So it's hard to fault the combat right now, and the openness of the game world is very enticing, even if they've gone a little bit too far in the "wasteland" stakes. I know realism in games is the done thing these days, but crikey, is all that wasteland dull or what? Couldn't they have raided the local B&Q and painted up Megaton a little? Where's a post-apocalyptic Laurence Llewelyn-Bowen when you really need one? The sheer sameyness of the town really makes it hard to navigate initially, particularly at night. Surely they could have found a few tins of paint from somewhere to brighten things up a little. There are certainly enough paint guns lying around the place...
That's not my only gripe, either. Bethesda have done the same thing they did with Oblivion and blown their entire voiceover budget on a single character you only see for about ten minutes at the beginning of the game. The consequence of this is that after you've talked to a person twice, they've run out of things to say and all you get from that point on are repeated lines and throwaway comments like "Nice to see you're back". And there's the Oblivion thing where characters all say the same lines, but at least there's a wider variety of voices now. It's also a little disappointing that Bethesda have done away with another one of Fallout's standout features - being able to get married or otherwise basically slut your merry way around the wasteland.
I've always found it odd that developers will be quite happy for you to decapitate and maim your way around the game world, but the merest mention of sex is totally off limits. The closest I've seen so far in Fallout 3 is being able to spend the night with Nova, the redheaded working girl in Megaton, but even that's mostly implied and you don't even get to see so much as her underwear, let alone have her comment on you spending the night together if you rent the bed at Moriarty's. Even something as archaic as Baldur's Gate II had a much more mature treatment of romance (and even casual sex, should you choose to sleep with Phaere in the Underdark). That the subject seems to be totally off verboten in modern games is a tad disappointing.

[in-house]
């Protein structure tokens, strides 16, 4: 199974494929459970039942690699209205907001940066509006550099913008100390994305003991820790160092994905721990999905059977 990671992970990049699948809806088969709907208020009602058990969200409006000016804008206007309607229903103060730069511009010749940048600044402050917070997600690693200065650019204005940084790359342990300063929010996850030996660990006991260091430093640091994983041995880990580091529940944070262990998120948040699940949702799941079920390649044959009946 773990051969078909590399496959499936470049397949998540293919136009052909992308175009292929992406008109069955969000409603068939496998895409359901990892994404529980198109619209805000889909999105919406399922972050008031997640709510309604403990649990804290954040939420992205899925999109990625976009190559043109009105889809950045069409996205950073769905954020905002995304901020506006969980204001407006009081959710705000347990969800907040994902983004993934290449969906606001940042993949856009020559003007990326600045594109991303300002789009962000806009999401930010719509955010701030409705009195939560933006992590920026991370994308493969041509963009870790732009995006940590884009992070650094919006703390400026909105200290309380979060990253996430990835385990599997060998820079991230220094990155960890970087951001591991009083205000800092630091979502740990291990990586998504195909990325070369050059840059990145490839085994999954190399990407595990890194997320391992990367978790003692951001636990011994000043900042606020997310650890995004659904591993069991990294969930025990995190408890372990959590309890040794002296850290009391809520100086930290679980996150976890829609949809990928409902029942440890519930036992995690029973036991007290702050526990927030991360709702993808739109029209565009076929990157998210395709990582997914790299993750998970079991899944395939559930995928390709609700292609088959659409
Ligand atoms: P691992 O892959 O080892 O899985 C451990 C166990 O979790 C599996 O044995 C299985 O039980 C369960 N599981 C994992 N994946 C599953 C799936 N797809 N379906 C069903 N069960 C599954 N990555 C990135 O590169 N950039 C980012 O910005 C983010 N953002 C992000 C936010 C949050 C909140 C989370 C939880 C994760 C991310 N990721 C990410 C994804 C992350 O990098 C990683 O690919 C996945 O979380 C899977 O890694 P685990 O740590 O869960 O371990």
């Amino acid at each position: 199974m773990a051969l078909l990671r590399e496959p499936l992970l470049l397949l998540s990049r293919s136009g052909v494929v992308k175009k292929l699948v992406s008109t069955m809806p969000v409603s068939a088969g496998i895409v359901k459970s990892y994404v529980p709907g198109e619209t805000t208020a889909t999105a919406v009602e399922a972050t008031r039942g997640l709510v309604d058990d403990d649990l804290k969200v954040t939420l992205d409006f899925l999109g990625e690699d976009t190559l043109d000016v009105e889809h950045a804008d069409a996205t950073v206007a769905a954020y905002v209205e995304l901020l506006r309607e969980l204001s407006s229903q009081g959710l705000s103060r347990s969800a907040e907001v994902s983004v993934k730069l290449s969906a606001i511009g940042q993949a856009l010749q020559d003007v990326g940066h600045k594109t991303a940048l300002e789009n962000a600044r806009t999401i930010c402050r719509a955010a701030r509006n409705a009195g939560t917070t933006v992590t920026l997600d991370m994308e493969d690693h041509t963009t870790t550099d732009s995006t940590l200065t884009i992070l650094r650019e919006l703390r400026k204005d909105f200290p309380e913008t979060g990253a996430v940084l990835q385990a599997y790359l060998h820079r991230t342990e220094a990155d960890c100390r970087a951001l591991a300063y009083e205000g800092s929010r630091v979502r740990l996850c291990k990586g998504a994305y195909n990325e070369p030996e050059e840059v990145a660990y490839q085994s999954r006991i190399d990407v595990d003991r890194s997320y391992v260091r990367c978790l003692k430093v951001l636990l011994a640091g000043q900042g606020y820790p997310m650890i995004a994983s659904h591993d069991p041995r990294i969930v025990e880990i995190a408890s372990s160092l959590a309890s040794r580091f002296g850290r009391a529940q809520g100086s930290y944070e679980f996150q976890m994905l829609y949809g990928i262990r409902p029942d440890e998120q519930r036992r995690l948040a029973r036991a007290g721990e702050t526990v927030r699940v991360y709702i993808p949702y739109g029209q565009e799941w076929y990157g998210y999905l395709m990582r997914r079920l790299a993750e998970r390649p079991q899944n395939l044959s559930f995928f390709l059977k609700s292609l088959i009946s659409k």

But overall, I am enjoying the openness of the game world, which is well-realised, if a tad on the dull side (something the post-apocalyptic Auto Assault had trouble with as well). I don't have any followers as yet (not even Dogmeat - hell, I don't even like dogs) and I'm not very far into the main quest, so I'm reserving judgment for a while yet, but I'm enjoying it so far. That I played it well into the early hours of Sunday morning the day I bought it, when I only intended to muck about with the character creation system (which is really nicely done, incidentally - a lot more better than Oblivion's, I'd say) is a good sign. I even picked up the Broken Steel expansion off Xbox Live, since I've heard it fixes a lot of the problems with the way the main quest ends in the unexpanded game. And a raised level cap is always good...